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Public officers pan private police force plan

Lansing — Michigan law enforcement groups on Tuesday panned a new Senate plan to that would allow businesses, schools or other entities to contract with private security police forces that could carry weapons and make misdemeanor arrests.

The legislation could “de-professionalize” policing, reduce transparency and create a system where public safety services could vary depending on the wealth or resources of private entities, critics said.

But sponsoring Sen. Mike Kowall, R-White Lake, said he’ll invite police to a work group in hopes of improving legislation that advanced out of the Government Operations Committee in a 4-1 vote. His bill is a second effort after a private policing bill last year drew similarly harsh criticism.

“The main intent is getting more law enforcement on the ground in areas where there isn’t any available,” Kowall said.

Senate Bill 924 would expand a 1968 law that allows entities to create their own private police agencies, giving them the option to instead contract with a third-party vendor for the service.

The Detroit Medical Center, Detroit school district, General Motors Co. and the Henry Ford Health System are among 13 entities that already operate private security police agencies in Michigan.

Public law enforcement groups say expanding the law to third-party contractors heightens concerns over transparency, accountability and logistics.

“Under this law, any apartment complex could have their own private policing,” said Bob Stevenson, a retired Livonia police chief now with the Michigan Association of Chiefs of Police.

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Hillsborough security plan: trained armed guards in 100 more elementary schools

TAMPA — With scarce dollars and a mandate to provide armed protection for all students, some Tampa Bay area school officials have started to make use of a state initiative they once disparaged.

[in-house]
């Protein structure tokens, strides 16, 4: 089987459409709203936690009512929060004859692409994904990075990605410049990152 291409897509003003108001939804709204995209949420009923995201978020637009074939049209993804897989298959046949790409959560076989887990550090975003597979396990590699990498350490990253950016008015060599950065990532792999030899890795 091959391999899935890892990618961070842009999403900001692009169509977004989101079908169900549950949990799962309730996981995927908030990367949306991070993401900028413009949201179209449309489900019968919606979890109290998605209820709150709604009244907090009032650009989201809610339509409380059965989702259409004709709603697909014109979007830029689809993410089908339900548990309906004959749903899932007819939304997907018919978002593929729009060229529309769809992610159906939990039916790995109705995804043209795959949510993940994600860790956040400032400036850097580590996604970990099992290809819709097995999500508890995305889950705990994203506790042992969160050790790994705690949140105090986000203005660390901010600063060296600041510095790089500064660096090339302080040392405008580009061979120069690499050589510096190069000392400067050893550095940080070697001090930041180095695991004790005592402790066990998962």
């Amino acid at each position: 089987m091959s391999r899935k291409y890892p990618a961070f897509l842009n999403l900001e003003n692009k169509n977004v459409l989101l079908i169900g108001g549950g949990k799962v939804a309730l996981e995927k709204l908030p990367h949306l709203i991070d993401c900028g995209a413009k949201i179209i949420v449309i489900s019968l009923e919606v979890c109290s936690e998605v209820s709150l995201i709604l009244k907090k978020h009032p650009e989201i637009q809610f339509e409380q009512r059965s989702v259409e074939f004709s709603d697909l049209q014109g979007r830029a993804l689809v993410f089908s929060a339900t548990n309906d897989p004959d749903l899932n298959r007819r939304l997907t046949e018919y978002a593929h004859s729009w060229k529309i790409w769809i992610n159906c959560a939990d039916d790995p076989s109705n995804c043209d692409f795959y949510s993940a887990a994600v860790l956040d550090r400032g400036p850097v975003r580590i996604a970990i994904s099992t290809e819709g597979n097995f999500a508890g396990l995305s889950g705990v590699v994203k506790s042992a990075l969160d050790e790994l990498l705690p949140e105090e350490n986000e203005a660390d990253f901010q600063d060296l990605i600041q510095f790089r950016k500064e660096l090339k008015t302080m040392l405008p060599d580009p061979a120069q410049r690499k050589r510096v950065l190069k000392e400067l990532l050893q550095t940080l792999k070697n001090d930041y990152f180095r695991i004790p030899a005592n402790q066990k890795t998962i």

Named for a coach who was slain in the Feb. 14 Parkland massacre and enacted after opposition to an earlier proposal to arm teachers, the Coach Aaron Feis Guardian Program is a way to qualify other school employees to carry weapons and defend campuses against lethal intruders.

Hillsborough Sheriff Chad Chronister was among those who earlier this year scoffed at the idea of arming teachers, which was first proposed by President Trump. And the guardian program never caught on among educators and law enforcement as the best way to protect schools.

But Chronister stood with Hillsborough school superintendent Jeff Eakins on Thursday to unveil a security plan that relies on trained security officers, including many who already work in Hillsborough schools.

“As much as I am opposed to arming our educators,” Chronister said, “there is a unique reality here in Hillsborough with an almost 40-year-old, established agency of security personnel that we can take advantage of. I can feel comfortable that they are going to provide the level of professionalism, safety and security to keep our children safe.”

Florida’s school security mandate has officials in Hillsborough, Pinellas, Pasco and Hernando counties scrambling to place an armed person on every campus by the new school year, which begins in August.

The hurdles are time and money, with not enough of either for districts to meet the mandate as they would like. The favored option among most educators is to hire school resource officers, or SROs, who are certified law enforcement officers. But that is proving expensive, with not enough money from the state to offset the cost.

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Oakbrook mall security using license plate readers technology

Oak Brook IL April 24 2018 If you park at Oakbrook Center, your car may be part of a candid camera scenario, as security cars drive up and down aisles in lots and garages, using license plate reading technology to check the plate numbers on vehicles.

The license plate recognition system, which has been used since late 2016, helps Oakbrook Center monitor and enforce that shopping center employees are parking in designated areas and leaving the best parking for guests, explained Marissa Ellenby, senior manager of communications for General Growth Properties, the owner/operator of Oakbrook Center.

“Our research has shown us that parking is a top pain point of our shoppers,” Ellenby stated.

But a senior investigative researcher for an organization that defends civil liberties in the digital world says the use of license plate recognition systems raise privacy questions.

“It’s important that businesses respect their customers,” said Dave Maass of the 28-year-old Electronic Frontier Foundation. “People do care when they find out about this; privacy is a major issue.”

Maass said potential privacy concerns over the type of system being used at Oakbrook Center include whether the system is being checked for cyber security, possible use of a third-party server for collected data, whether any stored photos taken may include more than a license plate, how long data is retained, whether notice of system use is posted and who is authorized to access data, including police.